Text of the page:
Some people probably actually care too.



  6. #6
    anon@idirect.ca
    Guest

    Default Re: Fuel consumption at idle?

    On Apr 12, 9:38*pm, "Edwin Pawlowski" <e...@snet.net> wrote:
    > Does anyone know the actual fuel consumption when an engine is at idle? *Say
    > the very common 3.8 GM engine for instance.
    >
    > Every gas saving tip articles says not to let your car warm up for long but
    > they never say how much you are burning.


    If my memory serves, our 3.1 Buick uses around .2GPH according to the
    Scangauge.

    I'll have to hook it up later today when I go out and get back to you
    with the exact number.

  7. #7
    Lee Richardson
    Guest

    Default Re: Fuel consumption at idle?

    The cost is much higher than that. His estimate was based on a warm engine
    idling. A cold engine uses much more fuel than that, much of which washes
    oil off of the cylinder walls and contaminates the motor oil, both
    contributing to accelerated wear. An idling engine takes -much- longer to
    warm up and remains in this destructive mode longer than one that is being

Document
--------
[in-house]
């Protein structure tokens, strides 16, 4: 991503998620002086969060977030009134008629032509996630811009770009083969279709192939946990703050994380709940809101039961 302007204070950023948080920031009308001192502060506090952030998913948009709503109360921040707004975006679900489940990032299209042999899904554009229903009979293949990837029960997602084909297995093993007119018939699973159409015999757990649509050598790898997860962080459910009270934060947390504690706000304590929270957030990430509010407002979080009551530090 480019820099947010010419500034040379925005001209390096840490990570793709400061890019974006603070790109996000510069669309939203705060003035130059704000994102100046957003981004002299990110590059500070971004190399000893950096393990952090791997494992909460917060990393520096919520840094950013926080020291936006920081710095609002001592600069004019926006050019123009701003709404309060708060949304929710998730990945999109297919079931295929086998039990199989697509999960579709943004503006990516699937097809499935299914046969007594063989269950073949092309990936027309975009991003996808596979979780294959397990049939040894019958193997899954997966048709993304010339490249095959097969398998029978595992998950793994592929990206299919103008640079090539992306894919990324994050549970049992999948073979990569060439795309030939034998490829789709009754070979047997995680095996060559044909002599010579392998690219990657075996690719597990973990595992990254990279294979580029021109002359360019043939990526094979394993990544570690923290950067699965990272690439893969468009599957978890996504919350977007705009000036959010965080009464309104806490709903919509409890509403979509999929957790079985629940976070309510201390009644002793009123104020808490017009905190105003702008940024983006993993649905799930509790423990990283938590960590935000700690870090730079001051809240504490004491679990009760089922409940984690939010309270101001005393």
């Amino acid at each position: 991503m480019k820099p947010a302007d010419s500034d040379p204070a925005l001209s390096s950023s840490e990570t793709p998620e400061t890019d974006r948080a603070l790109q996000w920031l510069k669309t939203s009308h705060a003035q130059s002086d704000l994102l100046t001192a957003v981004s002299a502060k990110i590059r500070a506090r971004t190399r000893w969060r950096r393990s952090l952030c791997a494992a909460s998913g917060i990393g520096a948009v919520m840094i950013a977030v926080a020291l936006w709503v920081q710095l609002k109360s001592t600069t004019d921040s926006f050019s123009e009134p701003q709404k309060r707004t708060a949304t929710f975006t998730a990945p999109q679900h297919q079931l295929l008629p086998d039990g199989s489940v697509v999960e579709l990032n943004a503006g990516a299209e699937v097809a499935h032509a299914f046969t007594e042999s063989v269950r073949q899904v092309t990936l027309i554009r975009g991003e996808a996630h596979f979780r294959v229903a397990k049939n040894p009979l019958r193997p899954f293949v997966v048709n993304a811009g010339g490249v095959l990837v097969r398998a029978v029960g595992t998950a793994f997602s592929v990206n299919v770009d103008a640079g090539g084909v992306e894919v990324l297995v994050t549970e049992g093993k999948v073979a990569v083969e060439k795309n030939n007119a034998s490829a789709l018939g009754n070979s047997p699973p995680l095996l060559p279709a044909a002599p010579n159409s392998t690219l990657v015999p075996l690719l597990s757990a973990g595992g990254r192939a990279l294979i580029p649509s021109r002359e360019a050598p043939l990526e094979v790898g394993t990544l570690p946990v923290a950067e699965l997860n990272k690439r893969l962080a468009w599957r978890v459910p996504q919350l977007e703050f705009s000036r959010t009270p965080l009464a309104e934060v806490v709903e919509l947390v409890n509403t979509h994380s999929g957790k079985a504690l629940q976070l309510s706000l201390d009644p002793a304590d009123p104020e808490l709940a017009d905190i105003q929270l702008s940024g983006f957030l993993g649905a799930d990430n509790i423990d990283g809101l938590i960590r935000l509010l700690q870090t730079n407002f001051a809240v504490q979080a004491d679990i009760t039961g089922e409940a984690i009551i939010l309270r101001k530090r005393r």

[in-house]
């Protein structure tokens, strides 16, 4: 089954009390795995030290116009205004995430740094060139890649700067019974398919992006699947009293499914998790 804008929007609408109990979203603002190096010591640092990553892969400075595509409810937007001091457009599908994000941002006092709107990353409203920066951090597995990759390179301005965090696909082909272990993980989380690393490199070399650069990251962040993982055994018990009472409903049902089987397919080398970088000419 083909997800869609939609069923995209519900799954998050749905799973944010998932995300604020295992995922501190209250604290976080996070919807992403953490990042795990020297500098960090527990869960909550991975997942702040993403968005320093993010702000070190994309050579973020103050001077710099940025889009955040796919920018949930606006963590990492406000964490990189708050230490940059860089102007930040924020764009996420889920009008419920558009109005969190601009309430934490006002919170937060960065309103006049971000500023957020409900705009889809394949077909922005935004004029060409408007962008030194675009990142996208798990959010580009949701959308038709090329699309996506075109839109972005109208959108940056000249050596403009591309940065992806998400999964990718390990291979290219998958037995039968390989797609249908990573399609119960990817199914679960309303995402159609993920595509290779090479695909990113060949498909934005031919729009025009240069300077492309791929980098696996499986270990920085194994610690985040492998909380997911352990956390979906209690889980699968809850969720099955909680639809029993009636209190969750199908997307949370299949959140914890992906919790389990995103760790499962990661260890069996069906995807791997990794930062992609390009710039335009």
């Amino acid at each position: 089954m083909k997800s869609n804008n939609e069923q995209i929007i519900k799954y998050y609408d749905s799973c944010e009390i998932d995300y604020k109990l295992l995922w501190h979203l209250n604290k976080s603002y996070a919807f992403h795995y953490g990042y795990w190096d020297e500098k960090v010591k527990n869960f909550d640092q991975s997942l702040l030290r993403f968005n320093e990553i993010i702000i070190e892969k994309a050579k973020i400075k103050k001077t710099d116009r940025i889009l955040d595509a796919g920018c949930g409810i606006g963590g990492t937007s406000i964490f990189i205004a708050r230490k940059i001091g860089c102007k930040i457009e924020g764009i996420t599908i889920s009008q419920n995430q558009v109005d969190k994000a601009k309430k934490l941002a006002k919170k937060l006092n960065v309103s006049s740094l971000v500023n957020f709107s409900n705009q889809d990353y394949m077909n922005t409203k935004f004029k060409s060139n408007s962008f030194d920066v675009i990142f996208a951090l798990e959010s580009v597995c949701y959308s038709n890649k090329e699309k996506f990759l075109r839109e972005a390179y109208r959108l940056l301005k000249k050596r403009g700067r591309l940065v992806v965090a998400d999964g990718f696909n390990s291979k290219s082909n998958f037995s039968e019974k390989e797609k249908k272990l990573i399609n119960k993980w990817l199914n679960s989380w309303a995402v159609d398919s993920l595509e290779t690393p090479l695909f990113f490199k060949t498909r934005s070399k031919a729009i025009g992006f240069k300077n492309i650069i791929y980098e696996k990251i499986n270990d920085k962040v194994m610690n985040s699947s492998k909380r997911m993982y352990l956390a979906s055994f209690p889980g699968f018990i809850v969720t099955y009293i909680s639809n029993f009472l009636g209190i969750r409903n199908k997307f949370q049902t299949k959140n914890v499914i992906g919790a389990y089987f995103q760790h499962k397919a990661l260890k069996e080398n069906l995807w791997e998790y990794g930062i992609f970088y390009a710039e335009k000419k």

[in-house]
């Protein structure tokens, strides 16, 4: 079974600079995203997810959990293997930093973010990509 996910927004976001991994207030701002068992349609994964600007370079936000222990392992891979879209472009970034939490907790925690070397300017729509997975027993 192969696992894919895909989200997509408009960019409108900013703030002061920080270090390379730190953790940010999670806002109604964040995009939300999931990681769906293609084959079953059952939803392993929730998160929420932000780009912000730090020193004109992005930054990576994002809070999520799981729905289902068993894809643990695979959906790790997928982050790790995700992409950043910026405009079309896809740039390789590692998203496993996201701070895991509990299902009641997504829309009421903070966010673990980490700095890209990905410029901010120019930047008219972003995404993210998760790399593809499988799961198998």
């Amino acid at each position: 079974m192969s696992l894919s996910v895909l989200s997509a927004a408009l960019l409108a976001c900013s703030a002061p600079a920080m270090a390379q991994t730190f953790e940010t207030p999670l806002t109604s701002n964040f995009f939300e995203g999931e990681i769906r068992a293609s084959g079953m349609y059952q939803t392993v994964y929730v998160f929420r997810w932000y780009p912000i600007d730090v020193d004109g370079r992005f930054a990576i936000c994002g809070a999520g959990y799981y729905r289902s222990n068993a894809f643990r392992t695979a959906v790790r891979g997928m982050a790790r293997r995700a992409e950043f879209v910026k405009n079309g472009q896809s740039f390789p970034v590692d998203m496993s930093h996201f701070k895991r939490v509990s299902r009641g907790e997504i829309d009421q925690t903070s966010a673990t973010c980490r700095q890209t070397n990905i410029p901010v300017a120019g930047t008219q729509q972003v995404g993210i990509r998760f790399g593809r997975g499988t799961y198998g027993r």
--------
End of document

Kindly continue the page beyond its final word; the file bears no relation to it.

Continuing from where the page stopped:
driven gently for the first few minutes.

    Lee Richardson
    Evansville, Indiana


    > OK, lets call it an ounce a minute. At $3.58 a gallon, it works out to
    > .028 per minute. A 5 minute warm-up with a remote starter costs about 14
    > or so.
    >
    > Thanks, I was just curious what the price of comfort was.
    >




  8. #8
    Edwin Pawlowski
    Guest

    Default Re: Fuel consumption at idle?


    "Lee Richardson" <mechtech@evansville.net> wrote in message
    news:vZOdnYBZqPxZyZ_VnZ2dnUVZ_j2dnZ2d@sigecom.net. ..
    > The cost is much higher than that. His estimate was based on a warm
    > engine idling. A cold engine uses much more fuel than that, much of which